Colourful beach huts lined on a stony beach
Coast,  East of England,  England

Three South Essex Coast walks along the Thames Estuary

When looking for beautiful locations in England, I know the South Essex Coast doesn’t usually feature in the top ten. Most likely, if you think of the Thames, you’ll think of the centre of London, or the brown water and industry of Thurrock, Dartford and Tilbury Docks. But carry on fifteen more minutes along the C2C train line, and you might be surprised. Though not a walk along Whitby Bay, the familiar White Cliffs of Dover, or the stunning Cornish sea side, the Thames Estuary is totally an ice cream sundae: a fairly long walk for people of basic fitness, coated in the gorgeous Essex landscape, with sprinkles of history, all served in a sea side cone.

Related: Why Tilbury Fort is a true hidden gem that you must see

Benfleet Downs and Hadleigh Castle

The first Thames Estuary walk begins in our hometown of Benfleet, 30 miles east of London and rich in history. In 894, the Vikings were defeated by King Alfred and the Saxons during The Battle of Benfleet. Now, it looks nothing like a Viking base and battle field, but is a pleasant town, sporting a number of public houses near the train station, and is the link onto Canvey Island.

Related: Why I love Benfleet

Walking eastwards from Benfleet station, you will reach Benfleet Downs. The downs have a clear path, designed for walkers, and can be tackled as a circular route. However, Hadleigh Castle is the reason to visit. Signposts direct you through the downs, onto the Olympic mountain biking track, then towards Hadleigh Castle.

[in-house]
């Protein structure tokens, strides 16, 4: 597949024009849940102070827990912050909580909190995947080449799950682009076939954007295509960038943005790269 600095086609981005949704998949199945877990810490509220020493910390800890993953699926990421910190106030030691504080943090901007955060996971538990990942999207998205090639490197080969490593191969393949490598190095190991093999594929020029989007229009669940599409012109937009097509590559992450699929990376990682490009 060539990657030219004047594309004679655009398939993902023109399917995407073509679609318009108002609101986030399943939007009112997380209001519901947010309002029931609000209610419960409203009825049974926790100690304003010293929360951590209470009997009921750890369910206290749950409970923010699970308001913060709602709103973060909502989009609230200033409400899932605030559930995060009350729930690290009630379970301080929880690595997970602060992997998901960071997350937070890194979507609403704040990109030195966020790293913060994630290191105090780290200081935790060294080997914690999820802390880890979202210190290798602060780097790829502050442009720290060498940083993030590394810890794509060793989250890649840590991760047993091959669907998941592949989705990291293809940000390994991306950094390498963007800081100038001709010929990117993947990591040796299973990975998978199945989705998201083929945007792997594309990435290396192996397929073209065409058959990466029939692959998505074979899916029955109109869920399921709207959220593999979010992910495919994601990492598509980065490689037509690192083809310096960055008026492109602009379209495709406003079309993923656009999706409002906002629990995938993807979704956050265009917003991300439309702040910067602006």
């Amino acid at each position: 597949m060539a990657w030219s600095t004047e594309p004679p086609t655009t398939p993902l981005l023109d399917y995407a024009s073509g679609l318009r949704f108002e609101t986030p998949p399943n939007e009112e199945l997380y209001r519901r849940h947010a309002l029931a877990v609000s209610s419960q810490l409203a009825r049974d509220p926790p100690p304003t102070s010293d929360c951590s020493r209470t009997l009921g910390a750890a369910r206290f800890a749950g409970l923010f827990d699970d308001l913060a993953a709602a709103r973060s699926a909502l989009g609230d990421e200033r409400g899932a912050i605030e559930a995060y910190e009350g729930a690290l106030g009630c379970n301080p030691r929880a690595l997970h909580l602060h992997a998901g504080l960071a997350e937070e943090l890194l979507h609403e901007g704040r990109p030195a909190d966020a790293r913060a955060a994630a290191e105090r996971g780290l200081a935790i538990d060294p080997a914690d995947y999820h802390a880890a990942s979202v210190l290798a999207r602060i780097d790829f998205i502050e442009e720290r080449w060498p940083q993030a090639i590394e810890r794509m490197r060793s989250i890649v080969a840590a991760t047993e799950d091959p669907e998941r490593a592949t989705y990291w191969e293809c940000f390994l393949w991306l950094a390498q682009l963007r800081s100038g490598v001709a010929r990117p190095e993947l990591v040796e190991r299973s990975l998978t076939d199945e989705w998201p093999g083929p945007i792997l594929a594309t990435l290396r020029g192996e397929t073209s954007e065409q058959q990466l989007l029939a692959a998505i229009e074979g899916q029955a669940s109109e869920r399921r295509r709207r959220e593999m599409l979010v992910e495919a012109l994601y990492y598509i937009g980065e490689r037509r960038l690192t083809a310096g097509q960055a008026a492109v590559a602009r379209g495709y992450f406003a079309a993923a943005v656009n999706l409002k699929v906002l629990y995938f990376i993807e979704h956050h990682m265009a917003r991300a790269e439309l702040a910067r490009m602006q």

The now ruined castle, painted by the famous John Constable, stands crippled on a ridge, overlooking acres of marshland and unstable clay. This spot offers a more rural perspective of the estuary, and the surrounding parklands are the perfect place to take dogs for a long walk. On a warm summer’s day, the regular sounds of the passing trains interrupt a consistent stream of grasshopper chirps, and if you listen carefully, you might even be able to hear the flapping wings of wood pigeons as you sit beside the castle stones eating a picnic and watching children rolling down the hills.

It’s a clear vantage point for the surrounding area and you can see for miles. On our visit we noticed the tallest side of the castle is looking a bit like the Tower of Pisa, but without the scaffolding. I’m not sure it will last the next two hundred years.

Leigh-on-Sea to Chalkwell

The second Thames Estuary walk is from Leigh-on-Sea, the home town of Dame Helen Mirren, and where the ‘coastal’ walk really begins. It’s a quaint little town that seems to have three distinct areas. You could make the climb from the station to the high street and spend your time meandering in and out of quirky, independent shops, boutiques and cafes, splashing some cash and enjoying the friendly atmosphere. It’s like a tiny Brighton in the summer (without the miles of sand, of course), and, as strange as it sounds, I personally love the street lamps!

If you don’t fancy walking the whole way to the high street, the hills up from the train station offer beautiful views across the estuary. Benches in patches of green, decorated by bright flowers, face the river. Although beside a main road, it’s uncannily peaceful. Sometimes, the colours of the land and water blend into a perfect pallet.